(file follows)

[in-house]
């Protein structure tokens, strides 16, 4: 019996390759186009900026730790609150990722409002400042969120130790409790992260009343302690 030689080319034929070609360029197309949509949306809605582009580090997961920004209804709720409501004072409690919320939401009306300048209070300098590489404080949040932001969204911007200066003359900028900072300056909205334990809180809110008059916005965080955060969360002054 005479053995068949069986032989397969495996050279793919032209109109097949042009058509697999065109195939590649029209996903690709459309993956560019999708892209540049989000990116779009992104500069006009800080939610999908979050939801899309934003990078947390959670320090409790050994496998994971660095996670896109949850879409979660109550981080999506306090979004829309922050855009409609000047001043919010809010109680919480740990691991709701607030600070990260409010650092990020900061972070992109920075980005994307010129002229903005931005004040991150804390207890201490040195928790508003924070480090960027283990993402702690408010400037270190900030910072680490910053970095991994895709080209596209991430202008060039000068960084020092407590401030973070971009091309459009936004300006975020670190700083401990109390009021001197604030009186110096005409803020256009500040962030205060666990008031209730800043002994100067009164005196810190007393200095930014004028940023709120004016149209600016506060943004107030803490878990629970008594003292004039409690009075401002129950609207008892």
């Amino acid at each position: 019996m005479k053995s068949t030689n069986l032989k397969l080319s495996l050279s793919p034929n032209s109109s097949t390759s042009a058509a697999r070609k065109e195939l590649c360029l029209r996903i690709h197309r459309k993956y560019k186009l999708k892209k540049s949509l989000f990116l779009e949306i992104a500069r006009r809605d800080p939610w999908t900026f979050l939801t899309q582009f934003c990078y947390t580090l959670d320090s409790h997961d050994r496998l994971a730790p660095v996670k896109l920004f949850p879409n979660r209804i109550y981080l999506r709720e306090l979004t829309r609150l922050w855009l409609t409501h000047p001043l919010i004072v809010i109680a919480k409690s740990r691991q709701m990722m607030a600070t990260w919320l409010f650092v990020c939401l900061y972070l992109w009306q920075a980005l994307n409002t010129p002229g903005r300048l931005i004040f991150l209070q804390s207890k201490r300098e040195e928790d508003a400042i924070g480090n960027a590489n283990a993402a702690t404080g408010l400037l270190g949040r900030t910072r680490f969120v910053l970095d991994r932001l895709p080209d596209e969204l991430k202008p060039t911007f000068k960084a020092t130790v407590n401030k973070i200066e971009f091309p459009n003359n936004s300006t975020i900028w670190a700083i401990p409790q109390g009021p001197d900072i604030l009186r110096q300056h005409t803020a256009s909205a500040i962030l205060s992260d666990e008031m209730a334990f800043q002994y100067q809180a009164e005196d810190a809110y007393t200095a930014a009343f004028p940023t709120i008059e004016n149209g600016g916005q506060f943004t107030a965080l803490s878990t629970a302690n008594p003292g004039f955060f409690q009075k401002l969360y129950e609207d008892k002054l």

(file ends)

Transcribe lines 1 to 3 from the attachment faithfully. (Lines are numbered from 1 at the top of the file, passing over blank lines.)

[in-house]
């Protein structure tokens, strides 16, 4: 019996390759186009900026730790609150990722409002400042969120130790409790992260009343302690 030689080319034929070609360029197309949509949306809605582009580090997961920004209804709720409501004072409690919320939401009306300048209070300098590489404080949040932001969204911007200066003359900028900072300056909205334990809180809110008059916005965080955060969360002054 005479053995068949069986032989397969495996050279793919032209109109097949042009058509697999065109195939590649029209996903690709459309993956560019999708892209540049989000990116779009992104500069006009800080939610999908979050939801899309934003990078947390959670320090409790050994496998994971660095996670896109949850879409979660109550981080999506306090979004829309922050855009409609000047001043919010809010109680919480740990691991709701607030600070990260409010650092990020900061972070992109920075980005994307010129002229903005931005004040991150804390207890201490040195928790508003924070480090960027283990993402702690408010400037270190900030910072680490910053970095991994895709080209596209991430202008060039000068960084020092407590401030973070971009091309459009936004300006975020670190700083401990109390009021001197604030009186110096005409803020256009500040962030205060666990008031209730800043002994100067009164005196810190007393200095930014004028940023709120004016149209600016506060943004107030803490878990629970008594003292004039409690009075401002129950609207008892």
């Amino acid at each position: 019996m005479k053995s068949t030689n069986l032989k397969l080319s495996l050279s793919p034929n032209s109109s097949t390759s042009a058509a697999r070609k065109e195939l590649c360029l029209r996903i690709h197309r459309k993956y560019k186009l999708k892209k540049s949509l989000f990116l779009e949306i992104a500069r006009r809605d800080p939610w999908t900026f979050l939801t899309q582009f934003c990078y947390t580090l959670d320090s409790h997961d050994r496998l994971a730790p660095v996670k896109l920004f949850p879409n979660r209804i109550y981080l999506r709720e306090l979004t829309r609150l922050w855009l409609t409501h000047p001043l919010i004072v809010i109680a919480k409690s740990r691991q709701m990722m607030a600070t990260w919320l409010f650092v990020c939401l900061y972070l992109w009306q920075a980005l994307n409002t010129p002229g903005r300048l931005i004040f991150l209070q804390s207890k201490r300098e040195e928790d508003a400042i924070g480090n960027a590489n283990a993402a702690t404080g408010l400037l270190g949040r900030t910072r680490f969120v910053l970095d991994r932001l895709p080209d596209e969204l991430k202008p060039t911007f000068k960084a020092t130790v407590n401030k973070i200066e971009f091309p459009n003359n936004s300006t975020i900028w670190a700083i401990p409790q109390g009021p001197d900072i604030l009186r110096q300056h005409t803020a256009s909205a500040i962030l205060s992260d666990e008031m209730a334990f800043q002994y100067q809180a009164e005196d810190a809110y007393t200095a930014a009343f004028p940023t709120i008059e004016n149209g600016g916005q506060f943004t107030a965080l803490s878990t629970a302690n008594p003292g004039f955060f409690q009075k401002l969360y129950e609207d008892k002054l």